AMZN Stock: Why the Next Decade Belongs to Amazon.com, Inc.

Amazon Stock Likely to Take a BreatherWhy India Is Amazing for AMZN Stock

Over the last decade—a decade which Amazon.com, Inc. (NASDAQ:AMZN) spent crushing brick-and-mortar retail stores—there was a clear trend in the value of Amazon stock: up and to the right.

The share price exploded as rival after rival fell prey to the company’s successes. AMZN stock notched gains of 1,865% and made its investors happy.

However, some analysts wonder what will happen if the retail business is fully conquered. Would Amazon declare its mission accomplished and become a boring old income stock? It is an unlikely proposition, especially because AMZN stock is pretty expensive.

The share price is hundreds of times more than the company’s per-share profits, meaning that investors want to see more growth. They think Amazon-the-company will eventually grow Amazon-the-stock, which leaves us with one question: Where will this growth come from?

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The answer may lie halfway around the globe. Namely, in India.

Amazon is now starting to suck up the oxygen in India’s e-commerce sector. It is nipping at the heels of the local market leader, Flipkart Internet Private Limited, and is investing heavily to win in this market. (Source: “Jeff Bezos Invests Billions to Make Amazon a Top E-Commerce Player in India,” The Wall Street Journal, November 18, 2016.)

With more than 1.3 billion people and a burgeoning middle class, India represents one of the biggest markets in the world. Think about it: AMZN stock became what it is today based on the size of America’s consumer market. We have about 325 million people in the United States.

Even considering the extra 35 million in Canada, there is no comparison. Of course, the average Indian is far less wealthy than the average American, but that won’t always be the case. India’s economy is one of the fastest growing in the world, and living standards are soaring.

Amazon knows these truths.

Its CEO, Jeff Bezos, is a genius at making money for his shareholders, mostly because he knows how to spot value. India’s massive population is valuable and Bezos knows that. He knows it could help AMZN stock repeat the 1,865% gains it made during the last decade, so he’ll raise hell or high water to win market share from his competitors.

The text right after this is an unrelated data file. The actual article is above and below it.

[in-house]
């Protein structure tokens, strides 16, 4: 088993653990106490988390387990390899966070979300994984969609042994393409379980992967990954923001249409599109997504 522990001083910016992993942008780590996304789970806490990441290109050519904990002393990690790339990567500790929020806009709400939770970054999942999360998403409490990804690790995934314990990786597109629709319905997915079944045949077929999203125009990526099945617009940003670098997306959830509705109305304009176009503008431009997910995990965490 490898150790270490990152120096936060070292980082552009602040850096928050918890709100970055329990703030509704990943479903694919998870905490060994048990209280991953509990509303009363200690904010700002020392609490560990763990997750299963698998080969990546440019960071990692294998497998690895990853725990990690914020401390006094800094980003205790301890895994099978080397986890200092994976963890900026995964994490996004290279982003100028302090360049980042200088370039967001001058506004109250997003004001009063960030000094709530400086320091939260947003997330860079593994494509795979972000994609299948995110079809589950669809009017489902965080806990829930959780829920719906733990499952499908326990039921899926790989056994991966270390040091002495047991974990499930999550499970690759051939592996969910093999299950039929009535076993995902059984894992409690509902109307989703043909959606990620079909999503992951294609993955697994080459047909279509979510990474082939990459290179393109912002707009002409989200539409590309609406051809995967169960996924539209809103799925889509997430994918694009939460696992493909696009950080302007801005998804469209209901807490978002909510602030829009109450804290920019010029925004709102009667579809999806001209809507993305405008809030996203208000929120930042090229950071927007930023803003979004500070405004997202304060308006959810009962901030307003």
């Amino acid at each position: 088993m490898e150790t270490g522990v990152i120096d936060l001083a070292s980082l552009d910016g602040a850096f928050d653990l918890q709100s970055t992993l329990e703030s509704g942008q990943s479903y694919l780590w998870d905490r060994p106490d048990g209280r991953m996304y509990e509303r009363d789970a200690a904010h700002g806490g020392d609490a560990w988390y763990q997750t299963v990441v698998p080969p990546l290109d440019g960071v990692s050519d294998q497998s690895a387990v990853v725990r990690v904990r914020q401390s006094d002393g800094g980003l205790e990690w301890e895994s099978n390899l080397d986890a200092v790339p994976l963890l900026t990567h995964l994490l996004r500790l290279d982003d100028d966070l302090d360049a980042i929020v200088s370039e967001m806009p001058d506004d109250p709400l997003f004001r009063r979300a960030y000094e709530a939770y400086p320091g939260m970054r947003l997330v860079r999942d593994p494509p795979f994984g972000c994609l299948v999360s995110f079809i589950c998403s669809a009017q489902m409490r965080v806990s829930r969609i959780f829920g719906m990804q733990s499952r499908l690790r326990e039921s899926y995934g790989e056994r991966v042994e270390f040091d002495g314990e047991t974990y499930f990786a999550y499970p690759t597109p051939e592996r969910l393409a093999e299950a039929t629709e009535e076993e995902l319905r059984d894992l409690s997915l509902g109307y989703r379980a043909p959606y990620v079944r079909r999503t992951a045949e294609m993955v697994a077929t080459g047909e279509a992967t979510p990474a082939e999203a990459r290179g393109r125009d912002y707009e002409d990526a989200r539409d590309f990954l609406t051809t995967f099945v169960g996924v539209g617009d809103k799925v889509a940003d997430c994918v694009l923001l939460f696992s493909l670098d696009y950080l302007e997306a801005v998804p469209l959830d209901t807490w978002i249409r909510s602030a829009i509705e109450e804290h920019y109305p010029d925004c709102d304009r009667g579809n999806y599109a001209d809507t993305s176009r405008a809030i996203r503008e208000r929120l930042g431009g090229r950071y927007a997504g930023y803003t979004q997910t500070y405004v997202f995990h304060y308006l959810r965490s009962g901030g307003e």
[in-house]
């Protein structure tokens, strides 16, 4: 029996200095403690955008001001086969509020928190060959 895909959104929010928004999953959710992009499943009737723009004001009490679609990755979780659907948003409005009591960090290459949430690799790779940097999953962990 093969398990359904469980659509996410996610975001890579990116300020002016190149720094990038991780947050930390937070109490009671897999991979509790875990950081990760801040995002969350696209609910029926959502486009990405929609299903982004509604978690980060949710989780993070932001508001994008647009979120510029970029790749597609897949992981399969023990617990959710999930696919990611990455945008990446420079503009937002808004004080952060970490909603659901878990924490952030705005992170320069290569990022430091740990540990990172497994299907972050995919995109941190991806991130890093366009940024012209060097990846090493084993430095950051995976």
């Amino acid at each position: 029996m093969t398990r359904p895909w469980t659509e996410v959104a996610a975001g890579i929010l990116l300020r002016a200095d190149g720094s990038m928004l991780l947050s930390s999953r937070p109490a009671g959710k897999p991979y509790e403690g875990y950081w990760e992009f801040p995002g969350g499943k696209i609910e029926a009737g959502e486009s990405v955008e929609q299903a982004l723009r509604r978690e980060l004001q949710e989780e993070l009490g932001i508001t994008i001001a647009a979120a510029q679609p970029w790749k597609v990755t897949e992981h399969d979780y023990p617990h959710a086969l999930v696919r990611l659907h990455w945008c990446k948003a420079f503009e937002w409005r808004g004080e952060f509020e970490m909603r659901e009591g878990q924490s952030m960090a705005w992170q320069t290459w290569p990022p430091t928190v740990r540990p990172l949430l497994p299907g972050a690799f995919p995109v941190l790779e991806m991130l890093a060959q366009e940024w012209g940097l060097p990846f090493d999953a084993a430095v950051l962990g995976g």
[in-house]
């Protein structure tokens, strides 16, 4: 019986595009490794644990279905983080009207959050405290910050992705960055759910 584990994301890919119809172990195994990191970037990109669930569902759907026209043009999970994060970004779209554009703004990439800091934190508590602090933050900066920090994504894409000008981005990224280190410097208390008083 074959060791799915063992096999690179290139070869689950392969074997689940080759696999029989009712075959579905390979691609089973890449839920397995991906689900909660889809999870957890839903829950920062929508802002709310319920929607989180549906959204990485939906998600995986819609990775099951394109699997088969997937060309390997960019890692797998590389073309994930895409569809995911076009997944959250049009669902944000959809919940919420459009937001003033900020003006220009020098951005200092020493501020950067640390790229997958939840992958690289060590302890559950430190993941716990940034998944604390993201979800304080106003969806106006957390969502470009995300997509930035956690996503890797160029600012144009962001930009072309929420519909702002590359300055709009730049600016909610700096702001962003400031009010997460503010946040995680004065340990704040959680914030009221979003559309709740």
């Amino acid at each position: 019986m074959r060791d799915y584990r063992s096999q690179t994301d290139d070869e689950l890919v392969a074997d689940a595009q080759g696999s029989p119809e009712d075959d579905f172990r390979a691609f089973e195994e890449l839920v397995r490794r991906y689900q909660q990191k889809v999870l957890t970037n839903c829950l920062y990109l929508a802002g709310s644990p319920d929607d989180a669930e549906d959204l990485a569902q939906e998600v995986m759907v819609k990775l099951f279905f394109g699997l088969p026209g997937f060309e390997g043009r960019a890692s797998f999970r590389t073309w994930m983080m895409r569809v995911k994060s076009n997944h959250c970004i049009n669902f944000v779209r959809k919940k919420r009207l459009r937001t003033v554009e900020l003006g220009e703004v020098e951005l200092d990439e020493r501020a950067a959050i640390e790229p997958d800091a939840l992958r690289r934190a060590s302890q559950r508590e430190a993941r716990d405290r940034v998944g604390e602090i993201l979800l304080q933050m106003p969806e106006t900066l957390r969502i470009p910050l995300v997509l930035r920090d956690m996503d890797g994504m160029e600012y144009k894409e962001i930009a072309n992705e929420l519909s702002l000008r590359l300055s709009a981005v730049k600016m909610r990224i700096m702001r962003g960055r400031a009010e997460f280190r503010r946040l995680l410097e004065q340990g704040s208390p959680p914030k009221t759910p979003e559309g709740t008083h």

He’s even tweaked the way Amazon operates. For instance, Amazon added a cash-upon-delivery option to lure in Indian customers who don’t have bank accounts. Those without Internet can also phone in their orders and have them delivered via motorcycle courier. It may sound strange to us, but Bezos doesn’t care how it sounds. He cares if it works.

As someone who writes about the tech industry every day, I can tell you that Bezos’s instinct is dead on. I think he’s going to conquer the Indian market, thus ensuring another decade of stellar growth for AMZN stock.

Don’t just take my word for it, though. Bank of America Corp (NYSE:BA) crunched the numbers and it sees “potential for Amazon to emerge as the number one ecommerce platform in India.” Locals analysts agree, saying that Amazon’s insurgency is “significant” in impact. (Source: Ibid.)

But more to the point: every big tech firm is on the same page. They see the writing on the wall.

Why else would Apple Inc. (NASDAQ:AAPL) stock plunge when its China division underperformed? Or why would Mark Zuckerberg try to launch a free Internet campaign for rural parts of India?

It is because they know that rising wealth in India and China means new customers. And new customers equal higher share prices. This is the simple equation that has Silicon Valley CEOs on 16-hour flights to the other side of world. They know it is good business.